forking and avoiding zombies!

peter pjmakey2 at gmail.com
Mon Dec 10 18:00:47 CET 2012


On 12/10/2012 12:42 PM, andrea crotti wrote:
> So I implemented a simple decorator to run a function in a forked
> process, as below.
>
> It works well but the problem is that the childs end up as zombies on
> one machine, while strangely
> I can't reproduce the same on mine..
>
> I know that this is not the perfect method to spawn a daemon, but I
> also wanted to keep the code
> as simple as possible since other people will maintain it..
>
> What is the easiest solution to avoid the creation of zombies and
> maintain this functionality?
> thanks
>
>
> def on_forked_process(func):
>      from os import fork
>      """Decorator that forks the process, runs the function and gives
>      back control to the main process
>      """
>      def _on_forked_process(*args, **kwargs):
>          pid = fork()
>          if pid == 0:
>              func(*args, **kwargs)
>              _exit(0)
>          else:
>              return pid
>
>      return _on_forked_process
Ou. yo need to use something more advanced. This is the code from book 
('Unix Network Programing' - the python implementation)

import sys, os
def daemonize (stdin='/dev/null', stdout='/dev/null', stderr='/dev/null'):
     # Perform first fork.
     try:
         pid = os.fork( )
         if pid > 0:
             sys.exit(0) # Exit first parent.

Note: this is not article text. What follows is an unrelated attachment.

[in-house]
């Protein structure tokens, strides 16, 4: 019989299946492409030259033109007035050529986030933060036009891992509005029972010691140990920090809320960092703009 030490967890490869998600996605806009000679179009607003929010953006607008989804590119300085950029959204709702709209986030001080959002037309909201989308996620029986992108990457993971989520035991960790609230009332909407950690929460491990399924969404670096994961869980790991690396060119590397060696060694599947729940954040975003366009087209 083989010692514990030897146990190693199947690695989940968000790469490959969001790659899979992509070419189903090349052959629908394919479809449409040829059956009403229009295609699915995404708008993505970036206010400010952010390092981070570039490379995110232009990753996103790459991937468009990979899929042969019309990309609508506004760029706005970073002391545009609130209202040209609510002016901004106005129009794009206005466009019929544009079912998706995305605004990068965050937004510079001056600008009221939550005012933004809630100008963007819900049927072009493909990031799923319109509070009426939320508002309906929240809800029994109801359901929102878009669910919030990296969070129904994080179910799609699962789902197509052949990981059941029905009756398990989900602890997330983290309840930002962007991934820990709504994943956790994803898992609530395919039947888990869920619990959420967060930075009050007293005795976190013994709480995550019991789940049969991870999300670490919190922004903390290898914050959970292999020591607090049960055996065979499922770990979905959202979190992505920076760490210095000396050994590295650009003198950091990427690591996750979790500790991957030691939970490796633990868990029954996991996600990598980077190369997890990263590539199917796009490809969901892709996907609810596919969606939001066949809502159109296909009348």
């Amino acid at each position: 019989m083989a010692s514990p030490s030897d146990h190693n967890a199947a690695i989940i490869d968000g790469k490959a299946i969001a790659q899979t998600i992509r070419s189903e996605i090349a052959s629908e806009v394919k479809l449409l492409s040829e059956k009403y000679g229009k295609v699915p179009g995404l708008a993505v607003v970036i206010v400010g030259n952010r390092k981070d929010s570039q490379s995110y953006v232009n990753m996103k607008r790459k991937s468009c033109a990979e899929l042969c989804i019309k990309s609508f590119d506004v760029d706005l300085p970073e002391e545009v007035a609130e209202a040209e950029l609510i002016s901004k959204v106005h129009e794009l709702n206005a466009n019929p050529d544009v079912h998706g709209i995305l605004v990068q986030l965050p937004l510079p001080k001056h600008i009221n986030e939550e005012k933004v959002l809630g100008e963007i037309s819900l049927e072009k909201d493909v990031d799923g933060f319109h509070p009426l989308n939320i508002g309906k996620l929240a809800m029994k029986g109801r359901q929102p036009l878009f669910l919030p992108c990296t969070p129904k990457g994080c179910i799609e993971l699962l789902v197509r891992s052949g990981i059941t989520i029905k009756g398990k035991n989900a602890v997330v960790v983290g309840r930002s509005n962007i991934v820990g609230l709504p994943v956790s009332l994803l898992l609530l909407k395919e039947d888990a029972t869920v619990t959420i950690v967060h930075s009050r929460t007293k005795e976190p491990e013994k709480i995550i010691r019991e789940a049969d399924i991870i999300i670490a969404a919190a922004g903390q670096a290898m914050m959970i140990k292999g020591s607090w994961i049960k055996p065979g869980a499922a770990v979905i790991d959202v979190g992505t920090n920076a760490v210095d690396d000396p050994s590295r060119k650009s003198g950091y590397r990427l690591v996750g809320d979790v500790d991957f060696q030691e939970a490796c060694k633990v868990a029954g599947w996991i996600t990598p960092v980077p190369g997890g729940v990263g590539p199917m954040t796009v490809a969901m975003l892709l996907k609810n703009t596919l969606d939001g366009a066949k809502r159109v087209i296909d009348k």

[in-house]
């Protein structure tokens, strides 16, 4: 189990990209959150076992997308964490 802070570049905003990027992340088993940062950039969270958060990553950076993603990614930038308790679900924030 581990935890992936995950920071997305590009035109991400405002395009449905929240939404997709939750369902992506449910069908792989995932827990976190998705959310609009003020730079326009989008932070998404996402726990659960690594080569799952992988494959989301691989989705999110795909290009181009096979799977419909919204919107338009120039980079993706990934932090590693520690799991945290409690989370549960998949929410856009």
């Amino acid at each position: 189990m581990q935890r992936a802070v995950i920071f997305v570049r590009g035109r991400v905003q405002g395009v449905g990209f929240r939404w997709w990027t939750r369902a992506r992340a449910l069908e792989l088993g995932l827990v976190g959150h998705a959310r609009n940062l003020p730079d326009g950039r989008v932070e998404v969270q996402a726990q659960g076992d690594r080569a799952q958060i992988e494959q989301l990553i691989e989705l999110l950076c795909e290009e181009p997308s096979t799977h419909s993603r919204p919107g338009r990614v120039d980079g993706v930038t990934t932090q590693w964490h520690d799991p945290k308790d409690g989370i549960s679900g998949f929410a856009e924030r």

except OSError, e:
         sys.stderr.write("fork #1 failed: (%d) %s\n" % (e.errno, 
e.strerror))
         sys.exit(1)
# Decouple from parent environment.
     os.chdir("/")
     os.umask(0)
     os.setsid( )
# Perform second fork.
     try:
         pid = os.fork( )
         if pid > 0:
             sys.exit(0) # Exit second parent.
     except OSError, e:
         sys.stderr.write("fork #2 failed: (%d) %s\n" % (e.errno, 
e.strerror))
         sys.exit(1)
# The process is now daemonized, redirect standard file descriptors.
     for f in sys.stdout, sys.stderr: f.flush( )
     si = file(stdin, 'r')
     so = file(stdout, 'a+')
     se = file(stderr, 'a+', 0)
     os.dup2(si.fileno( ), sys.stdin.fileno( ))
     os.dup2(so.fileno( ), sys.stdout.fileno( ))
     os.dup2(se.fileno( ), sys.stderr.fileno( ))

Put this file and named daemon.py, then just for your program by calling 
import this file.

Like this.

from daemon import daemonize

def main():
       while True:
             print 'I'm Alive :)'

if __name__ == '__main__':
     daemonize(stdout='/var/log/run_time.log', stderr='/var/log/error.log')
     main()




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